To access the internet and electricity, families like the Hodges have had to pay.
“The kids are home all day, every day,” said Angela Hodges, a mother of two Harrisburg students. “We are paying twice the amount we would normally pay for utility costs.”
Angela and her husband Maurice said that the extra expenses have been difficult to bear. However, they are happy to have their kids home and appreciate the district’s attempt to keep them safe.
Smith said that other barriers to effective learning are the responsibilities and distractions that many students have at home. She recalled a student who had to hold her little sibling on her lap during a class session.
“You have to be understanding of those types of circumstances,” she said.
For Nazier, getting out of his house and having a quiet place to do work has been a lifesaver.
Every Thursday night, he goes to Center for Champions, a mentorship program in Allison Hill. When the staff found out Nazier was struggling with school, they offered a desk in their office for him to work during his classes from 8:30 a.m. to 2:30 p.m. They hope to be able to do that for more students.
Ever since, Nazier has been doing better.
Phylicia Carter’s son Josiah struggled in his special education classes in the school district. He was behind where he should’ve been academically for his grade level. When the district decided to go online, Carter moved Josiah to Commonwealth Charter Academy.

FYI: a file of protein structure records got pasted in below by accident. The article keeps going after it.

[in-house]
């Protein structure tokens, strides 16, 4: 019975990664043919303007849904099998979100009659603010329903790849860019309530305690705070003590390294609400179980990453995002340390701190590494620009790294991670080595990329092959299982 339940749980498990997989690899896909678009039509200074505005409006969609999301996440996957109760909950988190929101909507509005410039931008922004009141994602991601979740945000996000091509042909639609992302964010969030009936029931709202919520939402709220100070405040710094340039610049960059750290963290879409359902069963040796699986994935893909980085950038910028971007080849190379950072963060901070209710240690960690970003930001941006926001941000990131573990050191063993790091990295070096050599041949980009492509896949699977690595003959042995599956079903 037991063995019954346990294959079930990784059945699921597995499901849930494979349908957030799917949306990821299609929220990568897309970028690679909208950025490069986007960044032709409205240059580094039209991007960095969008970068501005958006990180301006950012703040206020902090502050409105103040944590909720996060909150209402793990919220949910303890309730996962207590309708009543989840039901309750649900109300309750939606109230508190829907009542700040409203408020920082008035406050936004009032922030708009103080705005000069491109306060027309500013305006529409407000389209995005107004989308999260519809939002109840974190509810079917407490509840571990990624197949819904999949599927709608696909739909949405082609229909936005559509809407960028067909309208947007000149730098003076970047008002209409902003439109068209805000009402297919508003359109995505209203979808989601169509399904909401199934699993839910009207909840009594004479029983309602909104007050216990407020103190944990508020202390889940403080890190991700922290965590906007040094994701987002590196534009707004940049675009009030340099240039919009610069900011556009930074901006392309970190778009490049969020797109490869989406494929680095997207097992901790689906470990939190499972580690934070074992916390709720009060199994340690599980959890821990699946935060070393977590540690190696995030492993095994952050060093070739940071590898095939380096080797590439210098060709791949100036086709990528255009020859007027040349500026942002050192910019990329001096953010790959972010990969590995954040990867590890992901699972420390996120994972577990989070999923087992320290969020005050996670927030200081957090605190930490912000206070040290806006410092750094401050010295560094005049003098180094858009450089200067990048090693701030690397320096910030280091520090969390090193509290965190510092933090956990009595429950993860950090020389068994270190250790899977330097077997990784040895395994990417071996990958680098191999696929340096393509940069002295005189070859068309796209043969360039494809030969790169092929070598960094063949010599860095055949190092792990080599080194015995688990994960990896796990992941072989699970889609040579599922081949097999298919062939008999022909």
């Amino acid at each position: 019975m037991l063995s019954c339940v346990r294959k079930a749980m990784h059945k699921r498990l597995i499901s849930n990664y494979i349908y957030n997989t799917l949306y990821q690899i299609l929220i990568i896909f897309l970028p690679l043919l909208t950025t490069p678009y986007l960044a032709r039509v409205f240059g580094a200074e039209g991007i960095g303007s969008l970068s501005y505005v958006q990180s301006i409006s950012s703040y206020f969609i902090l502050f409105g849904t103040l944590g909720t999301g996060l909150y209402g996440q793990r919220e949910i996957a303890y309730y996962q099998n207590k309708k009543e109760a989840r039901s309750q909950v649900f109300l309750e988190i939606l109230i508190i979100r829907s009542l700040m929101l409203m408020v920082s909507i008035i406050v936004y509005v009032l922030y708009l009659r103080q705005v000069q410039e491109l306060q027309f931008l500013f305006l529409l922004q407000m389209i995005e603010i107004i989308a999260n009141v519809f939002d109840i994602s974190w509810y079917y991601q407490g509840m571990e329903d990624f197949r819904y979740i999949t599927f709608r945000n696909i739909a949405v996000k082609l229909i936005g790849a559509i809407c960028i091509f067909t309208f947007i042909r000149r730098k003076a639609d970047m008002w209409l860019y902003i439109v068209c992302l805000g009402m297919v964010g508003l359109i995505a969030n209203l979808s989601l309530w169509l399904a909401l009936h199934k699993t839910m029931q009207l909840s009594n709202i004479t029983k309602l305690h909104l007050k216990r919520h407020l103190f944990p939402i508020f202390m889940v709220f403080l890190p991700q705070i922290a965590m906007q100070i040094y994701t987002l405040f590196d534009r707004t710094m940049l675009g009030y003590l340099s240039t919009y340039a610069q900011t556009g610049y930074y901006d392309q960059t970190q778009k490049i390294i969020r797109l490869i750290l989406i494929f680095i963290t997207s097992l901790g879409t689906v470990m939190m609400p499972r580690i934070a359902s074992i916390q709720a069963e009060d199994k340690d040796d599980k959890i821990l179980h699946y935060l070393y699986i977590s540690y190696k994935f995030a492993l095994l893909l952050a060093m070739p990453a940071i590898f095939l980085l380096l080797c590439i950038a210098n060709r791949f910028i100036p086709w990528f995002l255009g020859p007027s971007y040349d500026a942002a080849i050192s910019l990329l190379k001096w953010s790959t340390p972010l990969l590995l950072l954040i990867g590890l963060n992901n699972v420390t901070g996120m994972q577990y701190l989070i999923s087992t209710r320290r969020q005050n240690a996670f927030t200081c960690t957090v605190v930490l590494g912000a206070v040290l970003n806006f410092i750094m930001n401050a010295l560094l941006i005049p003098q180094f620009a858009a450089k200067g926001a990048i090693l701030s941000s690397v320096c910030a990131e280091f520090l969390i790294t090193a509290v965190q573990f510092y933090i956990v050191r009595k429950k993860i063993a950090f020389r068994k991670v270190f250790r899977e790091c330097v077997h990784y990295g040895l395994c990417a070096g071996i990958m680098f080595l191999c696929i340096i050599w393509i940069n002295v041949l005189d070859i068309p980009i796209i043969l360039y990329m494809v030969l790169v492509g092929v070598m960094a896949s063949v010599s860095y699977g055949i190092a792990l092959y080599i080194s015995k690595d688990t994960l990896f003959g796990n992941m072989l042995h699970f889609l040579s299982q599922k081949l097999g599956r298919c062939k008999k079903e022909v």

While still holding her full-time job, Carter has had to help her son catch up to the sixth-grade level he is in.
“The adjustment is very difficult,” she said. “I feel like I’m in class because they are asking me to do so much. But I’m glad I made the decision I made.”
According to Celmer, about 187 students moved to charter schools between March 13 and Aug. 31, due to the pandemic. He said that the district will be reaching out to those students to encourage them to return. Harrisburg’s virtual platform is expanding, and Celmer thinks students will want to come back.
Some students that stuck with the district are doing well in the virtual world.
Siblings Maurice Jr. and Mayah Hodges said that their grades have improved while learning online.
It was a hard adjustment at first, especially for Mayah who missed her friends. But, overall, they’ve had a positive experience and have felt supported by their teachers.
Sneath said that, for most students, grades have stayed relatively stable. She hasn’t seen an “overabundance of failures” or numbers that look much different from last year.
Smith said that the virtual platform has actually allowed her to connect better one-on-one with her fourth-grade students.
She said that students can privately message their teacher if they have a question, and a teacher can do the same if a student isn’t engaged with the lesson.
Although Nazier still hates going to school on a computer, he said that his teachers have been helpful.
“School is never going to be the same again after this,” Sneath said. “So, when students do come back, how can we keep the good parts from this?”
For more information on the Harrisburg School District, visit www.hbgsd.k12.pa.us.
To learn more about Center for Champions or to volunteer, visit www.centerforchampions.org.